Accused clergy member defamation case goes to Texas Supreme Court

Accused Priests

The Official Catholic Directory is published each year and shows active clergy members and priests throughout the U.S. Our investigation found the directories do not always contain complete information on active priests. (KXAN Photo/Jody Barr)

LUBBOCK, Texas (KXAN) — The Texas Supreme Court is set to decide whether a clergy member, credibly accused of sexual abuse, can sue his church for defamation.

Following calls for more transparency from Pope Francis and the Catholic Church in 2019, all Roman Catholic dioceses in Texas published lists of names of clergy members who were credibly accused of sexual abuse.

After the lists were published, an ordained deacon in West Texas sued the Diocese of Lubbock for defamation.

According to lawyers now representing the Diocese, the church originally argued it has a right to communicate freely with its members. The courts responded that since local media had broadcast the list beyond the “confines” of the church, the Diocese had no defense — and in turn ruled Deacon Guerrero could sue the Diocese.

The team of religious-liberty-focused lawyers at Becket Law said they have now appealed the Diocese’s case to the Texas Supreme Court, and the Court has agreed to take up the case.

“Churches should not be punished for doing the right thing,” said Montse Alvarado, vice president and executive director at Becket. “Clergy hold a unique position of trust within their communities, and churches should be free to notify members and other affected individuals when clergy violate that trust. That is true even when the warning goes beyond the four walls of the church building.”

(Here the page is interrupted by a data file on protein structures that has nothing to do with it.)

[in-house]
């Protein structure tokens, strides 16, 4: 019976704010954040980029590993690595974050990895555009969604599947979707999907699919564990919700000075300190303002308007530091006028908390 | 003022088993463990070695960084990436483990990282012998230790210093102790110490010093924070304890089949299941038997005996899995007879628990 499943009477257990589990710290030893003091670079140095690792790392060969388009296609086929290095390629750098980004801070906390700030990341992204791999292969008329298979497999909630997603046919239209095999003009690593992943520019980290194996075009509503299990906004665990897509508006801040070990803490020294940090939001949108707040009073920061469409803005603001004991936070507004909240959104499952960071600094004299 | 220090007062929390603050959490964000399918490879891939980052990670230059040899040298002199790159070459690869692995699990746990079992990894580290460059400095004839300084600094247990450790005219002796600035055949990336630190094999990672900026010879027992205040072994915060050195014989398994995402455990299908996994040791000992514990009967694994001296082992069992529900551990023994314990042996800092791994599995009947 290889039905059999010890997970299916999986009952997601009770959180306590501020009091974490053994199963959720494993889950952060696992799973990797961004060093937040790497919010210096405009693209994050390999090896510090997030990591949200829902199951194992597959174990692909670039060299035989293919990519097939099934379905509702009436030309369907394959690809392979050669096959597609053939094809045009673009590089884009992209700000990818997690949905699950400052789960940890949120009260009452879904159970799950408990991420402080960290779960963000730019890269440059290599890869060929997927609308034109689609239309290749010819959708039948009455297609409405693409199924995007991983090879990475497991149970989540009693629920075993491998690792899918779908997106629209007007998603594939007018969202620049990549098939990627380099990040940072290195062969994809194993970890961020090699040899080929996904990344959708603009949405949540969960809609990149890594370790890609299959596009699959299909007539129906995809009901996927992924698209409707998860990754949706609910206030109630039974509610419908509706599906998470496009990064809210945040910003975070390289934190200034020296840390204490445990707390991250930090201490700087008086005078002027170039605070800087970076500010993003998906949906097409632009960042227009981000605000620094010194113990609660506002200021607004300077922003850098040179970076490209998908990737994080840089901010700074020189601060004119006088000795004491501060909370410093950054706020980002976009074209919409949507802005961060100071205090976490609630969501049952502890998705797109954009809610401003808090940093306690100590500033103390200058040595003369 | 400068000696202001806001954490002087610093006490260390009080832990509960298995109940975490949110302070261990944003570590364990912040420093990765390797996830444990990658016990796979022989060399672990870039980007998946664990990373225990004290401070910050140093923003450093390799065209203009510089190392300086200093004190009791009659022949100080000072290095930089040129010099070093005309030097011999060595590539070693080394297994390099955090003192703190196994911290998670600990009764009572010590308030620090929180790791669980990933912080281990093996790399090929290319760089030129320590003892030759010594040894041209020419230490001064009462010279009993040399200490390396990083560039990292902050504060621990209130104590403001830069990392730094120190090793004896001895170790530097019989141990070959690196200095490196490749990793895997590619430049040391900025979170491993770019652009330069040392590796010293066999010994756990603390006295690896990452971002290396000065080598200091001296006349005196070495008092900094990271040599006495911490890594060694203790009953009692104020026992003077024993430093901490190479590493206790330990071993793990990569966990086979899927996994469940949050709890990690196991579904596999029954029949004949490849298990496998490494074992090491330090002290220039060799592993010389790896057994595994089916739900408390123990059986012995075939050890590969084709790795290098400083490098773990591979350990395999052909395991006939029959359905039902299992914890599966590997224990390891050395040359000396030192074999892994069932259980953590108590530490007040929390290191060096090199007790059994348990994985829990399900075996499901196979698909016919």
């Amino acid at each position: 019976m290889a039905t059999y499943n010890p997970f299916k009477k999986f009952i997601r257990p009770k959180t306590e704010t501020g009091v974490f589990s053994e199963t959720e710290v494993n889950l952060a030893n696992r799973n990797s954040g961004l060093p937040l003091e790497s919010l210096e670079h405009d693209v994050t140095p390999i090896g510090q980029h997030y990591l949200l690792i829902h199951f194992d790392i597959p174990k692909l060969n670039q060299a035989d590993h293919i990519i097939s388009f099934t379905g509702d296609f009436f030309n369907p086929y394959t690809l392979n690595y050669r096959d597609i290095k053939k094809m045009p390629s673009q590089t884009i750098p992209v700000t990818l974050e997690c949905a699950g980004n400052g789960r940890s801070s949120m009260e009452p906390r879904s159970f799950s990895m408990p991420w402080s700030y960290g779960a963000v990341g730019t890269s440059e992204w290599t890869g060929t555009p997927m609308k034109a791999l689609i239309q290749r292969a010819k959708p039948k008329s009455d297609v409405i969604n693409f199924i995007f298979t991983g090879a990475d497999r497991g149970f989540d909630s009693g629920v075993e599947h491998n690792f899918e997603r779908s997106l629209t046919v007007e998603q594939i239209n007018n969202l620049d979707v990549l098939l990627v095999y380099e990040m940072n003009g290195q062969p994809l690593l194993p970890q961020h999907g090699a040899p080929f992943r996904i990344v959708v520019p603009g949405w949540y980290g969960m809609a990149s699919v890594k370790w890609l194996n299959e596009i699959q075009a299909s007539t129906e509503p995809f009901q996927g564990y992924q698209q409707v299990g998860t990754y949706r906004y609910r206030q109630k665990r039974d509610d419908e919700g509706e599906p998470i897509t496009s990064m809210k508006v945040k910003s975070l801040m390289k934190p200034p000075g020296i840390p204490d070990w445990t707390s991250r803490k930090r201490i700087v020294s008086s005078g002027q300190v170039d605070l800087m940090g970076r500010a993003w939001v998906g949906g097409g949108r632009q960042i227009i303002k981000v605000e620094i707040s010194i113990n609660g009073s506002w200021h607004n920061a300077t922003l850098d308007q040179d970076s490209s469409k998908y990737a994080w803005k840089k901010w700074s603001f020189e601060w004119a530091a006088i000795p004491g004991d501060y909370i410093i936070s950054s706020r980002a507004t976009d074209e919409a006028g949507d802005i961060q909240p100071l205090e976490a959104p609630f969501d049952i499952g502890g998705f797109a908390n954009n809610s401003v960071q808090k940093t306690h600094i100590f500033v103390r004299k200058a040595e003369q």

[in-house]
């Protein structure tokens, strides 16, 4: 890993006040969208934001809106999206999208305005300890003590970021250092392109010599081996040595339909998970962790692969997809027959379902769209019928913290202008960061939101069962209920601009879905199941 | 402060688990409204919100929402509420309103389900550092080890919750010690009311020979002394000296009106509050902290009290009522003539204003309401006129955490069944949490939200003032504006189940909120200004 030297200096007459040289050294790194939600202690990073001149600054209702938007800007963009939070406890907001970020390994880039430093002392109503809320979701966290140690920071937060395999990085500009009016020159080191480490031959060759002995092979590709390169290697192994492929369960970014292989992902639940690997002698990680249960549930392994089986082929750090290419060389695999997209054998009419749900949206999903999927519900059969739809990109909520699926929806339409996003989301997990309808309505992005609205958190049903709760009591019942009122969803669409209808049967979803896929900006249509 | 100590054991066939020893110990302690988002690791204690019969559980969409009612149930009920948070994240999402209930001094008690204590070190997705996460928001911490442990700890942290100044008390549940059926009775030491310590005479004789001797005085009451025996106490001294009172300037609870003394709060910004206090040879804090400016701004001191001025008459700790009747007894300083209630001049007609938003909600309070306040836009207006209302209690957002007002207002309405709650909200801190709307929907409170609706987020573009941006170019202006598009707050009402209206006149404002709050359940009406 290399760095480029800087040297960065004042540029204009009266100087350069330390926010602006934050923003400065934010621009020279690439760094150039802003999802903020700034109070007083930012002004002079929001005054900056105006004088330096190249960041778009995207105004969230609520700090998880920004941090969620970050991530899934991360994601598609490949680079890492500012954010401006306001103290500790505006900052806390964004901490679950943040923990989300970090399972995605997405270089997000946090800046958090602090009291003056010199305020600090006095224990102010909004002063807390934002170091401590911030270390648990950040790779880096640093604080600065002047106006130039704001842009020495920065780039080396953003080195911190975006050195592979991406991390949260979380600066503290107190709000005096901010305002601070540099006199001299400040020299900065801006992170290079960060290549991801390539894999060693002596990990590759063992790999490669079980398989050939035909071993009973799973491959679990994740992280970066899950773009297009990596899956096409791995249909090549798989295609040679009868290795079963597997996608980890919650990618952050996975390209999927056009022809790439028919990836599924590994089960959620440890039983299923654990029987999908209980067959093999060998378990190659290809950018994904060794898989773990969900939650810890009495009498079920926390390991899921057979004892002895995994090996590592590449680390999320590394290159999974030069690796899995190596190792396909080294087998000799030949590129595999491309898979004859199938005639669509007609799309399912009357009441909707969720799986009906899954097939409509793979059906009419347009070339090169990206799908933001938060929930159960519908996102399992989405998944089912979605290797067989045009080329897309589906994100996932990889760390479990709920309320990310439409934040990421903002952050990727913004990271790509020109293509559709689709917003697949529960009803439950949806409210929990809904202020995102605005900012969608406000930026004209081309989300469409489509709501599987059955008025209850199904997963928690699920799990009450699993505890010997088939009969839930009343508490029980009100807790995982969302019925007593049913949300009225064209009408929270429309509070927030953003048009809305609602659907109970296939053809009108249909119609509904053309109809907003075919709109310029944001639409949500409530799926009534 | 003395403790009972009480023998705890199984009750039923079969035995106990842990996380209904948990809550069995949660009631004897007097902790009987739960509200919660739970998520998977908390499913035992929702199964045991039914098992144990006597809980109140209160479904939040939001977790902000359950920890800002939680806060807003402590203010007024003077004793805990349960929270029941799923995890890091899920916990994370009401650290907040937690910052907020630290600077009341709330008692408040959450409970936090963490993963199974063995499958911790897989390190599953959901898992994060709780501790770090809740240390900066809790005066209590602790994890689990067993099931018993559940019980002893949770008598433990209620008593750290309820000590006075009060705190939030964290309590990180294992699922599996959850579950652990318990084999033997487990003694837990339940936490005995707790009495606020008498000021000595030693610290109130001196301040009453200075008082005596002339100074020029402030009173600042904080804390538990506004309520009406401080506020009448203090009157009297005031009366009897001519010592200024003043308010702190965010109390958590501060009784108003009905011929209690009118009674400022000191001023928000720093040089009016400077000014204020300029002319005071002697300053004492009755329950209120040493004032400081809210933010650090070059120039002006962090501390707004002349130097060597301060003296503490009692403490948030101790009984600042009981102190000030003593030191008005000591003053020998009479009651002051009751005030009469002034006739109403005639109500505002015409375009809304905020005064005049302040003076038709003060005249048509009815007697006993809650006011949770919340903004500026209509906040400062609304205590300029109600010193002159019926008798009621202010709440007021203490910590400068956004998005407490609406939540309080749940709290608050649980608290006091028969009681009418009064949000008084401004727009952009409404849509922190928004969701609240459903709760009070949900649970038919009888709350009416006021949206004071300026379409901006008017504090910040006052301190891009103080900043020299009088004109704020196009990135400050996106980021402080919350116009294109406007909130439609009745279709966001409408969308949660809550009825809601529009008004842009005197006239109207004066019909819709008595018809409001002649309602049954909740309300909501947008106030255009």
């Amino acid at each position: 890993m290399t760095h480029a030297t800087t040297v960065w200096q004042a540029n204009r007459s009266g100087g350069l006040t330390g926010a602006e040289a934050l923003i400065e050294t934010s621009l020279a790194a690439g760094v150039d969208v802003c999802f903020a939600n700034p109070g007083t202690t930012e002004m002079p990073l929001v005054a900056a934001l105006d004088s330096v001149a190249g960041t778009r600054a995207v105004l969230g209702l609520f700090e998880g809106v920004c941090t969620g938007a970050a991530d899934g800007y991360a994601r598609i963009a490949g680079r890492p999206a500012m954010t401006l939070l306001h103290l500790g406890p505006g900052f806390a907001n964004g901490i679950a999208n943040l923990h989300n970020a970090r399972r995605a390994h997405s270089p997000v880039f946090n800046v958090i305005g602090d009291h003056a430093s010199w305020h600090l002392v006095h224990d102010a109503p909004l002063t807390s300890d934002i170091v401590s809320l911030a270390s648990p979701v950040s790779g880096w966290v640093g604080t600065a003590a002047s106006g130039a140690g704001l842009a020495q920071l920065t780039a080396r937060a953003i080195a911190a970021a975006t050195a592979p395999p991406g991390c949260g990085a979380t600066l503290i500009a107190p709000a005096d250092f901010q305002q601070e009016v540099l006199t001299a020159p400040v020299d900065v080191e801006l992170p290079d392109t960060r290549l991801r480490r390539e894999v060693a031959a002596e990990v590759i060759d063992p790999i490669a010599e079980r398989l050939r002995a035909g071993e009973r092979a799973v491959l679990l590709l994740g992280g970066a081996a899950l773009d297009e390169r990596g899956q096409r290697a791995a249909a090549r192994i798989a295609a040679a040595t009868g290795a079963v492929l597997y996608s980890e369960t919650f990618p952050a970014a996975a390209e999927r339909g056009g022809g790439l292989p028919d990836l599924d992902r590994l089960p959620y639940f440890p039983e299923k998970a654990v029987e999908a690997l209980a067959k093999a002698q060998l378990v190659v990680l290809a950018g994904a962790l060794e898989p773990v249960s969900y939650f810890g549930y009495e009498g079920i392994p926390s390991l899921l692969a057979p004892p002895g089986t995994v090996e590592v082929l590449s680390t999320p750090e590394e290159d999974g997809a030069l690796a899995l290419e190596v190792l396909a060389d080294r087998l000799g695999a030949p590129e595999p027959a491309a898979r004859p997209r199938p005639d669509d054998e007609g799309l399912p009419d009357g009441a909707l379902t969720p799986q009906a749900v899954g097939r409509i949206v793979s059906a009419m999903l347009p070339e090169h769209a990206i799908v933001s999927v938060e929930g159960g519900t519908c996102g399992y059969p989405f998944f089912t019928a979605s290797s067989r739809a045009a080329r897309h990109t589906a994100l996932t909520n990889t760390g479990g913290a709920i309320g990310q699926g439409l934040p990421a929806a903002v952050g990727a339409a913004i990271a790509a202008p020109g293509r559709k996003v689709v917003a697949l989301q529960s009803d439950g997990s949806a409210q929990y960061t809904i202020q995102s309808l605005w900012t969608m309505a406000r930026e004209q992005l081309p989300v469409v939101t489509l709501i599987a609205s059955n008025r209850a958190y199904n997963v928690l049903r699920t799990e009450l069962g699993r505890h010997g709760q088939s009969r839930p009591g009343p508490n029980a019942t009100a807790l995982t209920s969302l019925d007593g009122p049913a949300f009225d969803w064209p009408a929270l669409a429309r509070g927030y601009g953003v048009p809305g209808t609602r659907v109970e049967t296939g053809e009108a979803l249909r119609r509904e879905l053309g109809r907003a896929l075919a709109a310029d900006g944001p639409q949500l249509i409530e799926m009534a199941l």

Becket Law went on to say punishing the Diocese for including Guerrero’s name on its list could chill efforts at continued transparency.

KXAN reached out for comment from the attorney representing Deacon Guerrero and will update this article with a response when it is available.

KXAN Investigators found many churches’ lists were incomplete and sometimes misleading. They worked with a source to obtain directories of all Catholic personnel in the U.S. for 10 specific years since 2000, filling in the blanks with hundreds of Texas priests’ assignments in data now available online.

Copyright 2020 Nexstar Inc. All rights reserved. This material may not be published, broadcast, rewritten, or redistributed.

More Investigations

More Investigations

Latest Central Texas COVID-19 Cases

More Coronavirus Live Blogs

Trending Stories

Don't Miss